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Telecommunications providers are in position to offer the following security services from the Internet cloud:
This chokes off large-scale DDoS attacks, as well as those targeting specific organizations, before they reach the enterprise edge.
Firewall, IPS management
A natural service because attacks can be stopped before reaching a gateway. Carriers can cheaply price these services because virtual firewalls are shared from a single device.
Antivirus, antispam filtering
Monitoring and blocking unwanted e-mail in the cloud reduces infrastructure investments for the enterprise. Gartner says one-fifth of the e-mail filtering market already comes from in-the-cloud services.
IDS management in the cloud eliminates the need for sensors on the enterprise network edge.
This cuts off unwanted inbound content and prevents the outbound loss of intellectual property.
With the do-it-yourself configuration, left, an enterprise has the option of either retaining the human and financial resources to manage network traffic (Option 1), or outsourcing it to a traditional MSSP (Option 2). Opting for in-the-cloud security services from a telecommunications carrier or a network services provider, right, frees a company of expensive hardware purchases and license renewals. Moving the DMZ to the Internet cloud enables a carrier (Option 1) or NSP (Option 2) to cleanse traffic inline, re-route it to your network and keep denial-of-service, spam and phishing attacks to a minimum.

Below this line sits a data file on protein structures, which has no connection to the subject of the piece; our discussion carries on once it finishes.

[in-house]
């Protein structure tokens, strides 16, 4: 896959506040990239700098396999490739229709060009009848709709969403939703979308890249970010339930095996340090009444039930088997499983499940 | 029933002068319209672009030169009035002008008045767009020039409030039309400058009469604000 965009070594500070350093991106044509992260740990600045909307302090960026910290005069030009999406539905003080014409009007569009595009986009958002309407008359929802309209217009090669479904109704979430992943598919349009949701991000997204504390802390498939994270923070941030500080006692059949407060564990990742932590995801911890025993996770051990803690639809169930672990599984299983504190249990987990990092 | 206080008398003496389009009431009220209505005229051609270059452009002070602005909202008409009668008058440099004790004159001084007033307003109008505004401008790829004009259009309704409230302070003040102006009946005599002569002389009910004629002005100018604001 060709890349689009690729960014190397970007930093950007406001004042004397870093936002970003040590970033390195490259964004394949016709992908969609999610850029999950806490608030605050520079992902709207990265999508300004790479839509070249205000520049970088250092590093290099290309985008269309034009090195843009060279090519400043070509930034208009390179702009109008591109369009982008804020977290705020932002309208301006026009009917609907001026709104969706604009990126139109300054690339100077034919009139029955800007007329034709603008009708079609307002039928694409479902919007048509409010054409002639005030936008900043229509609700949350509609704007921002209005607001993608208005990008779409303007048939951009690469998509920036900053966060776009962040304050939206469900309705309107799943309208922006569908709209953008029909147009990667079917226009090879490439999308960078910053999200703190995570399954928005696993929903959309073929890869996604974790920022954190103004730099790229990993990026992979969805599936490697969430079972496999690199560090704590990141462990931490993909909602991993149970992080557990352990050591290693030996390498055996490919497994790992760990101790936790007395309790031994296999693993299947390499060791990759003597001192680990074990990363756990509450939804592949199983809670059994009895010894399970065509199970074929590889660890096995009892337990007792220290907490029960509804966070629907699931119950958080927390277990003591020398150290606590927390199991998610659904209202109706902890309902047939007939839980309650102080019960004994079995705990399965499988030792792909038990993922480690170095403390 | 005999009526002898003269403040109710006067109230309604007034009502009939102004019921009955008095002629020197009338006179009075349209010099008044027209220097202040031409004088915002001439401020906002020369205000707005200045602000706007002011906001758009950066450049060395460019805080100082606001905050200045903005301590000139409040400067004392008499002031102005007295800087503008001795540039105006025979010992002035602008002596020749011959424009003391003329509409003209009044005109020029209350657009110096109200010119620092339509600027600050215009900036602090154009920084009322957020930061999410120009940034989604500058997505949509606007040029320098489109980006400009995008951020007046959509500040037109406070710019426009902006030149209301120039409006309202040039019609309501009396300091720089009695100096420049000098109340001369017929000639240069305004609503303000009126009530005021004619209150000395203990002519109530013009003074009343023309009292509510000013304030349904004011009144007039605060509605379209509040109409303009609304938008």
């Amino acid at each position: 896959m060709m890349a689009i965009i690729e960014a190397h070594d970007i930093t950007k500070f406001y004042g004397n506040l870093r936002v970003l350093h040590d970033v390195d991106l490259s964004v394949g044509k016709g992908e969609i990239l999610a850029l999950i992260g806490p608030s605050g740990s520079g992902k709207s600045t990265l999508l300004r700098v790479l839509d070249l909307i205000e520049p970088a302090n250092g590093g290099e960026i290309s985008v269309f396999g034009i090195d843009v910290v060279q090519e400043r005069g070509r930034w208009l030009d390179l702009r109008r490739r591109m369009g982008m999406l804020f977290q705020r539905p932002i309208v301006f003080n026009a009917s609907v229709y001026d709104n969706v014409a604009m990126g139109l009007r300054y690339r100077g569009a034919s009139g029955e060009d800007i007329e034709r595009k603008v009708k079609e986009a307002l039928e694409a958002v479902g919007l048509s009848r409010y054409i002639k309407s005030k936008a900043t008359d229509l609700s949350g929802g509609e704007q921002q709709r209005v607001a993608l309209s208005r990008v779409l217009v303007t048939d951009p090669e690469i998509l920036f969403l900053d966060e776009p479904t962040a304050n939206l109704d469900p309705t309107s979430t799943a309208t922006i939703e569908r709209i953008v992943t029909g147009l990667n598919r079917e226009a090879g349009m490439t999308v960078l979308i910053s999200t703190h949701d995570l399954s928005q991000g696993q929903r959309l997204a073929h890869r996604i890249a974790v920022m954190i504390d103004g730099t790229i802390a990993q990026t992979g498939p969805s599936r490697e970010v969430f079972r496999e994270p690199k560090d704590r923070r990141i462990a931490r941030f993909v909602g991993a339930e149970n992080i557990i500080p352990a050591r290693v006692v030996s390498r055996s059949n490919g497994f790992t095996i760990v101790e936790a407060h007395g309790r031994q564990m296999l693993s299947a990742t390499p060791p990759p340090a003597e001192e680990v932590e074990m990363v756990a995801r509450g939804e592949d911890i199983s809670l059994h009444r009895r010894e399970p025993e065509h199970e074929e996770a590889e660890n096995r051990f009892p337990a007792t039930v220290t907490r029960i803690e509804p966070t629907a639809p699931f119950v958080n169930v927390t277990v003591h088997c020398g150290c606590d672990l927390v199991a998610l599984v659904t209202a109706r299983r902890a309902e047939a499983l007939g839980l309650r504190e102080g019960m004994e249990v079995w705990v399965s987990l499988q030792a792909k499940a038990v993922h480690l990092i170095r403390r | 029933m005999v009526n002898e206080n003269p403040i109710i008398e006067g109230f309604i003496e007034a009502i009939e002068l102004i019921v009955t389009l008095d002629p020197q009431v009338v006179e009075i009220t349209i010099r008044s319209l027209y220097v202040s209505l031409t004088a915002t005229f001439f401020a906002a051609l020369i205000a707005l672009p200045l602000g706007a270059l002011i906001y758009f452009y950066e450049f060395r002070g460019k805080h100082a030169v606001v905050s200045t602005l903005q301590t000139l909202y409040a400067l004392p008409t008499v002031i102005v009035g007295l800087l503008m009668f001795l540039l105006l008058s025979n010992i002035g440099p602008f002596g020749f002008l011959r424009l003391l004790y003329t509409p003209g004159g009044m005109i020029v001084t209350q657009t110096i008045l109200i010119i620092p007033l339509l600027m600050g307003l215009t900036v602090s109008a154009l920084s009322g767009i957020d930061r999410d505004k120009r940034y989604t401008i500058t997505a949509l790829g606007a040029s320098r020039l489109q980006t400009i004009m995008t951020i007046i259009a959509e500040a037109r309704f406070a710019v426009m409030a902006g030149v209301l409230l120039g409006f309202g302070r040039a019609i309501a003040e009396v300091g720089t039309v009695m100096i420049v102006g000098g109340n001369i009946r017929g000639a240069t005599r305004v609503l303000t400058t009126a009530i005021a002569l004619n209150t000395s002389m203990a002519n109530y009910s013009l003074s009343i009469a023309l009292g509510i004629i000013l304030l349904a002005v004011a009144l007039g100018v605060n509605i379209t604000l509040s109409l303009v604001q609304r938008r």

SOURCES: AT&T, MCI, Perimeter Internetworking, Gartner Inc.
Mark Ramsey, global manager of data security and compliance for Pitney Bowes, had the scoop on the August Zotob worm outbreak days before most of his peers. Zotob exploited a buffer overflow in Windows Plug and Play and spread from network to network. It opened a back door and enabled remote access to infected machines. It appeared less than a week after Microsoft released security bulletin MS05-039.
But Pitney Bowes' network survived unharmed. Why? Its bandwidth provider, AT&T, put out the word that spikes in activity on port 445 were signaling an impending outbreak of malicious code. Ramsey was able to act on this intelligence and order patching and other remediation steps. Eighty-five percent of Pitney Bowes' network was patched days before Zotob struck. AT&T, meanwhile, choked off the bad traffic.
"AT&T has the unique perspective that it can see everything at the bits and bytes level, collate that information and see things like this coming quickly," Ramsey says. "It's great as a security manager getting that kind of heads-up. We're not blindsided."
Carriers are banking on enterprises recognizing that bandwidth providers have the edge in their ease of access to network traffic, and that there is an economy of scale in outsourcing network security services to the cloud.
"The big Tier-1 types definitely have the advantage because they see everything at the backbone," says Gartner vice president John Pescatore.
The trickle-down to security managers rests in the fact that carriers have to meet bandwidth SLAs with their customers. Carriers must invest in avant-garde technologies to defend and clean their pipes, and to absorb DDoS attacks and malware outbreaks while still hitting these service levels. Also, in order to squeeze a few bucks out of their investments and stave off tumbling revenue and profit margins, carriers can offer cloud security services cheaper than an MSSP, putting a chokehold on that segment of the competition.
Savvis, for example, operates 10,000 firewalls in its backbone, says Hancock who recently left Savvis for SecureInfo. "It's not something the customer sees or needs to tweak if we push that into the cloud for them," he says. "We have to do it anyway. You don't have to buy it."
This was first published in January 2006